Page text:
Brazil is the largest supplier of coffee in the world. The country exported a total of $8.5 billion of coffee in 2022. It’s followed by Colombia and Peru, both producing millions to billions of dollars worth of coffee. Other nations that grow and supply the global demand for beans include Honduras, Costa Rica, Guatemala, Nicaragua and El Salvador.
The Challenges Ahead
The current supply of coffee barely meets the worldwide demand. But some future challenges may create more disparity in the supply-demand chain.
One of the hurdles of the coffee market is the bottlenecks in shipment. Coffee producers are experiencing logistic problems in transporting goods as the trucking industry, which accounts for 72.5% of domestic shipping, is suffering from massive driver shortages. In addition, there is a drastic shortage of shipping containers as a result of the COVID-19 pandemic. The drying up of the water routes in South America and the wildfires in Canada are both causing shipment headaches.
Producers hope the situation will change as the impact of the pandemic minimizes over time.
Temperature changes can affect the growth of coffee shrubs. It presents challenges for farmers. The arabica plants — the most commonly produced beans — are fragile to rainfall and heat. It means unstable weather can result in low yields, which has a rippling effect on the demand and supply.
Based on predictions, the agricultural landscape for coffee could drastically change by 2050 due to the rising temperatures in existing coffee-producing nations. The coffee-farm area in the top five producers today — Ethiopia, Colombia, Indonesia, Brazil and Vietnam will decrease in 2050 as these tropic regions turn hotter and become unsuitable locations for growing coffee.
Conversely, cooler regions like the U.S, Uruguay, Argentina and China will likely see an upswing in the growing suitability of their lands.
The process involved from farm to cup is labor intensive. Producers struggle to employ people because of the manual tasks involved in every process, from harvesting to roasting. In addition, most young professionals in coffee-producing countries move to the city, resulting in an ongoing shortage of skilled coffee workers.
Producers are desperate for innovation in farming and post-harvest and are looking to adopt technologies and new techniques to reduce the need for manual labor. They hope this change can help solve the lack of labor, especially during picking season.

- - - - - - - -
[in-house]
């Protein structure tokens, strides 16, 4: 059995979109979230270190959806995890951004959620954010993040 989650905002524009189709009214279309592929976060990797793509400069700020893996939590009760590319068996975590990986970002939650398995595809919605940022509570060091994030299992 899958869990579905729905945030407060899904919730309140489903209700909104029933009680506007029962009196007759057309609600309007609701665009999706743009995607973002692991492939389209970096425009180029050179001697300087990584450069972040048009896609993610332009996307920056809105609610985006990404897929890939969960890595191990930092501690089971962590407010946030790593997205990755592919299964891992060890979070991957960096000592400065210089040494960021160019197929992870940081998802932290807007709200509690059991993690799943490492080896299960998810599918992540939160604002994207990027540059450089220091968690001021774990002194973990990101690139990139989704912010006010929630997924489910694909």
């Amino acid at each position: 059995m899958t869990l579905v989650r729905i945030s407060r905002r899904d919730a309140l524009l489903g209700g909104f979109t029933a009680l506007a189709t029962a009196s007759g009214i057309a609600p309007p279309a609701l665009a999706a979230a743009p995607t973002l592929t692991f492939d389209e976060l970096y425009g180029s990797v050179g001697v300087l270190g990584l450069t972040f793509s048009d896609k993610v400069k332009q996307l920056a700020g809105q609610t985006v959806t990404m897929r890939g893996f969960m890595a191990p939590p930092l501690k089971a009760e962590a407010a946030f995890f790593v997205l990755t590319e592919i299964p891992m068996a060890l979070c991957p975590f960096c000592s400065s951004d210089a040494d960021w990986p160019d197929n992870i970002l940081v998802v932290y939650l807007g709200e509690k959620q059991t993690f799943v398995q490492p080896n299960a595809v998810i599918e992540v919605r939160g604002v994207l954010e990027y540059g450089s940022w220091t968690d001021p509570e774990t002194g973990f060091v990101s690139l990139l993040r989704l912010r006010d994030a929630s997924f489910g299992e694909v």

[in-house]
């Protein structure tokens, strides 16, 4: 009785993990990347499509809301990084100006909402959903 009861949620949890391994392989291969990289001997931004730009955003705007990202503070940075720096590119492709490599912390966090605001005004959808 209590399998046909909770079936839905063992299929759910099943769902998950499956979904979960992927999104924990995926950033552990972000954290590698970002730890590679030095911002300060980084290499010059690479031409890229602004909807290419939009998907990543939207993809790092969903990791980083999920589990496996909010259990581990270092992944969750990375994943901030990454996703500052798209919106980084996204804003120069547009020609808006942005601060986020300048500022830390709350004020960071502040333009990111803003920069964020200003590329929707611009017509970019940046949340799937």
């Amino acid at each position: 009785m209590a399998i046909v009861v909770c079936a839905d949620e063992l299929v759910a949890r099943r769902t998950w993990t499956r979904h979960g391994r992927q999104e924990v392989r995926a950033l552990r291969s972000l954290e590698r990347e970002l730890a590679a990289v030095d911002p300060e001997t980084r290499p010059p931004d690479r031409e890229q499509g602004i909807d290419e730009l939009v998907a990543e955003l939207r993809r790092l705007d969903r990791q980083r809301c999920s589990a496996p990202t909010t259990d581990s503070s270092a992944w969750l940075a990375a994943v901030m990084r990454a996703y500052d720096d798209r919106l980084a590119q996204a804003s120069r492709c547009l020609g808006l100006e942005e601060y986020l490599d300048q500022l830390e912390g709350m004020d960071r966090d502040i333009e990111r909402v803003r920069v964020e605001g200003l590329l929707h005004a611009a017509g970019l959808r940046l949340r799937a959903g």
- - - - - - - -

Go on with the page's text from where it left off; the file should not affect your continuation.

High Labor Cost
Coffee labor costs are notably high due to a convergence of factors. Firstly, coffee cultivation is labor-intensive, necessitating manual harvesting on uneven terrains. Moreover, the beans’ delicate nature mandates careful handpicking to ensure quality.
Pickers demand relatively high wages since most coffee production relies on manual labor. Another reason for this is the rising cost of exported coffee. Lastly, more and more families that run coffee farms are unable to incentivize their children to continue the business into the next generation.
This dilemma financially strains coffee producers as labor already accounts for 40%-60% of their total expenses. Many are left without choices and give in to the call for high salaries because no one else can do the job. Once again, it all comes back to the simple law of supply and demand.
In this case, investing in technology to perform some of the tasks in coffee production, such as using A.I. to automate inventory orders and manage staffing, can support producers. Gradual improvements in farms, like mechanizing picking, can eventually help curb the problem with labor costs.
The History of Coffee and Its Success: Final Thoughts
Coffee has carved its indelible mark in society and has been a staple for human society for many centuries. From a humble grassland in Ethiopia, it became the “drug” of choice for soldiers during the Revolution, an exclusive beverage for government workers and finally a mass-enjoyed drink today. It’s one of the few commodities in the world that could be rightly considered a pillar of society. Coffee bars are exploding in growth and millions of people couldn’t go a day without drinking a cup of their morning joe. Such is the state of coffee in this modern day.
As the demand for coffee surges, technology will play an essential role in improving the situation of coffee farmers and laborers and sustaining the supply. Adopting new farming and harvesting techniques will make the production process more efficient and less arduous for workers. If these adjustments get implemented in a reasonable and sustainable manner, the coffee industry will likely continue to experience the same exponential growth that it has seen in recent decades.